Creative Journal

Why keeping a detailed journal of your ideas is so important.



I want to share one of the biggest life savers I have come across for photography, and that is keeping a journal. Now, I know a lot of people don't like to write and may think its pointless but I promise it's a good habit to get into. Highly successful fine art portrait photographer, Brooke Shaden, discusses this in her YouTube video Promoting Passion Week 22: Prepare for Success, which you can watch here https://www.youtube.com/watch?v=vxzMjjRi11s.


Before I started going to school for photography, I kept a journal of places I wanted to photograph. I didn't write in it often and over the years it became neglected. Then I enrolled in college and one of my instructors, Melissa Rackham, assigned journal entries as a requirement. The assignment was ten pages a week. At first I thought that was a lot and was immediately overwhelmed with the idea. But as I wrote my entries I quickly realized how helpful it is. Not only is it a great resource to store ideas as they came to me, but I also learned that the more entries I make the more creative I become. I've discovered that when I tell myself not to forget a great idea I have, without writing it down, 9 times out of 10 I forget it.


Writing in a journal can be intimidating for some, but it doesn't have to be a well written novel. Your entries can be as simple or complicated as you like. Of course the more detailed the better, but the point is to have a place to store ideas as they come to you. I find that writing a description of your idea as well as including a rough sketch is best (stick figures are fine!). The key is to remember that no one else has to see it, it's for your own reference.


There are a couple different ways I have recorded my ideas in journals. The first is more informational: listing the place, history of the location, maps, charts, and facts. The second is more descriptive of the final image I want to make: what does the final image look like, how does it make me feel, and what is the meaning behind it.


In my first journal, an entry would look like this:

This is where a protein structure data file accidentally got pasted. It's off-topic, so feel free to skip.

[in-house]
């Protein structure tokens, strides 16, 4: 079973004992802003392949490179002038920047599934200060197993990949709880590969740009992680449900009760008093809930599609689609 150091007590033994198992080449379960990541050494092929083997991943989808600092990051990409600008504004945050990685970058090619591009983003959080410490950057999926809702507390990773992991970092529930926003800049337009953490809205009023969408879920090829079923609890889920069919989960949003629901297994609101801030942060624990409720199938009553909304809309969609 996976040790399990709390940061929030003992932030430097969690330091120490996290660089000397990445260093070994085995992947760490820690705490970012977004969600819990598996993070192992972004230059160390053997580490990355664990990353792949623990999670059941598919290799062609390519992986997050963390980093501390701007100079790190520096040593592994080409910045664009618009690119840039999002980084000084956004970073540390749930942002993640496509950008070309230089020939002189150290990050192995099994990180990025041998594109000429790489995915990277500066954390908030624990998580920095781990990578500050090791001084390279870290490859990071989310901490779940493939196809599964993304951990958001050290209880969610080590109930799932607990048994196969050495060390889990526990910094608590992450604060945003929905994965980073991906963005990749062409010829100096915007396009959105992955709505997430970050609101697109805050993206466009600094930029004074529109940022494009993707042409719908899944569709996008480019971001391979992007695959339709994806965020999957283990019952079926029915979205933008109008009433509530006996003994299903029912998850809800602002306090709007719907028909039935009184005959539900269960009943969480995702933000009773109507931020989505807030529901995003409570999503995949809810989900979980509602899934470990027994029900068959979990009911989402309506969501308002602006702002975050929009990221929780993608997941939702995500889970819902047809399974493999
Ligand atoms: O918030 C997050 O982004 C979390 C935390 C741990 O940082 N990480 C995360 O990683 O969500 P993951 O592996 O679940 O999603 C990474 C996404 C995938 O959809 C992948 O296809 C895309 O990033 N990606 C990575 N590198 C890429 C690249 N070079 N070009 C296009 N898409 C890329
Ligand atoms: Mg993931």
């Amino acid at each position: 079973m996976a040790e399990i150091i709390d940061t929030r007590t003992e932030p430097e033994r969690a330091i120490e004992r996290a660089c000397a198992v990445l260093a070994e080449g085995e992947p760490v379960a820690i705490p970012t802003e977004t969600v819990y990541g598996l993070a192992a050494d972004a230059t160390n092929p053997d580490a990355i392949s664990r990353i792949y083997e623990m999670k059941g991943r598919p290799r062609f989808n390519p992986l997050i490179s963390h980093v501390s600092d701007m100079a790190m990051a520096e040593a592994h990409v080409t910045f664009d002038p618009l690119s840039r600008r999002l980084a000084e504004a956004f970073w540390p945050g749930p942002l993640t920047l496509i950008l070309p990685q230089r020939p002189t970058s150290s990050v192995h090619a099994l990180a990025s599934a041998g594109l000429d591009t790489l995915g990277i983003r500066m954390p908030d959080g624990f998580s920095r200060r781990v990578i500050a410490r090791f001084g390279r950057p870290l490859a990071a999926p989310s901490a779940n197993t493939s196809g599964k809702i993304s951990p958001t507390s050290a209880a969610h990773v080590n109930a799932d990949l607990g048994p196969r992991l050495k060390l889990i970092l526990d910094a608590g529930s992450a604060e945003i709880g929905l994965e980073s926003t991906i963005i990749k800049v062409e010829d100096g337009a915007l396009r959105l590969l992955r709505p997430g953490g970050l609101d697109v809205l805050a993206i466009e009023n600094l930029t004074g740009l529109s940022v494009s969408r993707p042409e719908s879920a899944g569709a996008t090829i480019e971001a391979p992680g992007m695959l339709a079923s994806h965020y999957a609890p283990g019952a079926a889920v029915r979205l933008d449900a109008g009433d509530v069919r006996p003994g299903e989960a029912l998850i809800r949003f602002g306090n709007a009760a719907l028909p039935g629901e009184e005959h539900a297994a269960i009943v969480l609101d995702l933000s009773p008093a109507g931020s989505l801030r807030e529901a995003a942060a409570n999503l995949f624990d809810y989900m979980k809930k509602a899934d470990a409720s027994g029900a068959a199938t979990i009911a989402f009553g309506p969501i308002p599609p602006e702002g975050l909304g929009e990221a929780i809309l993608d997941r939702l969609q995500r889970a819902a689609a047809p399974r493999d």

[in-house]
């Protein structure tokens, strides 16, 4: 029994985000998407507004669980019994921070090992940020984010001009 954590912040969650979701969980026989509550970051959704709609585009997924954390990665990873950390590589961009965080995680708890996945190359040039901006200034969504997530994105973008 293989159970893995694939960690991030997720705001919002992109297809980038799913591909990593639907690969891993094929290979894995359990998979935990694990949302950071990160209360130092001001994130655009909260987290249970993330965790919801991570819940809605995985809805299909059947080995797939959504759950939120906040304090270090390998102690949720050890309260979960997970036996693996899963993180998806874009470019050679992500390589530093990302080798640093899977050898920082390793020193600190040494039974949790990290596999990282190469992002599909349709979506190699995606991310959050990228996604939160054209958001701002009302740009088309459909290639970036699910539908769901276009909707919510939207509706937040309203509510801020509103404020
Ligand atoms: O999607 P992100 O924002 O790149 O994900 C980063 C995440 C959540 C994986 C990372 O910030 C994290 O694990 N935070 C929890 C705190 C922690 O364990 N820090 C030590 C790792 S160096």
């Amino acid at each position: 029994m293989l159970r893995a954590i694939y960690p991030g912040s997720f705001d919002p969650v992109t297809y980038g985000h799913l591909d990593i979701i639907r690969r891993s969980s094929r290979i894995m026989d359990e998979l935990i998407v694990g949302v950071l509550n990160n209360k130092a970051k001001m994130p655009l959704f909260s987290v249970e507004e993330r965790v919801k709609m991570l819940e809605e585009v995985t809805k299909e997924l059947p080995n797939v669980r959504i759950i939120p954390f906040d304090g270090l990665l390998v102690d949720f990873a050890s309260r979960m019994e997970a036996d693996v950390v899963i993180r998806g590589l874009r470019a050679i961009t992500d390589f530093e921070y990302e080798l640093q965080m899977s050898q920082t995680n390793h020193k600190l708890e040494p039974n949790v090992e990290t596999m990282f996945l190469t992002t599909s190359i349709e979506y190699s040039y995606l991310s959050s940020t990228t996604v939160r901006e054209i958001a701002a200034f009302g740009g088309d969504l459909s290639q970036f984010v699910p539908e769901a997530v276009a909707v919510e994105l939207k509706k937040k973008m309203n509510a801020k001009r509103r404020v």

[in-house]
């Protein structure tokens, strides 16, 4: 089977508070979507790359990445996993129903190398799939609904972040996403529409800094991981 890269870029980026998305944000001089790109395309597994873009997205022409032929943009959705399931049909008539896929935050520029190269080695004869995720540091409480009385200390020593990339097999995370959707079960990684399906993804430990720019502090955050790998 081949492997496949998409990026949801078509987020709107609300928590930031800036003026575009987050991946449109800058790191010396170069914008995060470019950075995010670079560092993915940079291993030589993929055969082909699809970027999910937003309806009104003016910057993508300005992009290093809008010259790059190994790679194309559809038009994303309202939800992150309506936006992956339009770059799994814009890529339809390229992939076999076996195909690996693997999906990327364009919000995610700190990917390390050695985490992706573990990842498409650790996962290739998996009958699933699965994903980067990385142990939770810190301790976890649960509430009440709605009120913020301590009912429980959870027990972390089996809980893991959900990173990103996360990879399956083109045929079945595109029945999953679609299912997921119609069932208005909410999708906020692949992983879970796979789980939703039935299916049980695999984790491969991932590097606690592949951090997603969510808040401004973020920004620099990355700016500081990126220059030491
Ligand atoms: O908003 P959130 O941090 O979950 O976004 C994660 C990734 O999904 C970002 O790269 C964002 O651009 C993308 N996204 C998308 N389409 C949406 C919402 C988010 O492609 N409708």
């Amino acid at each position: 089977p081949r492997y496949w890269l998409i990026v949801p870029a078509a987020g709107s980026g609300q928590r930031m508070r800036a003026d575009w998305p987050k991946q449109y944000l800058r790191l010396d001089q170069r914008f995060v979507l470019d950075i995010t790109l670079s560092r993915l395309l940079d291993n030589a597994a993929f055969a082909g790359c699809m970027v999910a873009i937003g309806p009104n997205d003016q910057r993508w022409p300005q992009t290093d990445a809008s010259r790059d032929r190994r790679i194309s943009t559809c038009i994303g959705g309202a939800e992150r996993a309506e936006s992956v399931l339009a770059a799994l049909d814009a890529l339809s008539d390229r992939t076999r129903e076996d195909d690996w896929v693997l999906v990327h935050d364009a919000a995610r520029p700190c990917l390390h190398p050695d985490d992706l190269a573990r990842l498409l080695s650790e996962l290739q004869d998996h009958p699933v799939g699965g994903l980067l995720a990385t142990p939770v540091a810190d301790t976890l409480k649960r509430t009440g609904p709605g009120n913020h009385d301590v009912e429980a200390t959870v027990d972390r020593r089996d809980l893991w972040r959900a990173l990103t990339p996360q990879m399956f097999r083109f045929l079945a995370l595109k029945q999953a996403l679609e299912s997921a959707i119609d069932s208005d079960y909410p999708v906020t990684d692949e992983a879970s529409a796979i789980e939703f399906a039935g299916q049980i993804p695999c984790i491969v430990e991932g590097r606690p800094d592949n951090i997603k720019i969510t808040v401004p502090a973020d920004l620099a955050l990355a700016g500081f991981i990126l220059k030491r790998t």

Which allowed me to plan out a trip to Govan, Washington to create this image:



My second journal looks like this:



It's a less technical entry that gave me key points to create this still life with my sister:


(Read the blog about this photo shoot here)


The first journal does a great job providing history on the location and how to get there, but fails to describe what kinds of photos I want to capture. The second journal shows what I want to create but doesn't give a lot of detail about how I plan to do that. Looking at these side by side, I think an improved journal would be to combine both ideas into one entry.


I've started carrying a journal with me to most places I go. If I don't want to bring it I have an app on my phone for taking notes called Color Note.



I'll usually put a couple words or a sentence to remind me later what my idea was, then when I have the chance I'll elaborate on that idea in my physical journal. Make sure you put enough information to be able to remember what you meant later! Notice how the last entry on there is "Cat". I have no idea what I meant by that and it was probably a cool idea.


Not only has this system helped me keep track of my ideas, but it has also helped me when deciding what I want to photograph. If I want to plan a photo shoot for the week I can open my journal, flip through the pages, and pick what I feel like creating. I don't have to have a brand new idea every time I want to create a new image, I already have a library of potential photo shoots right at my finger tips!


So go get a journal (or start a digital one) and start writing!

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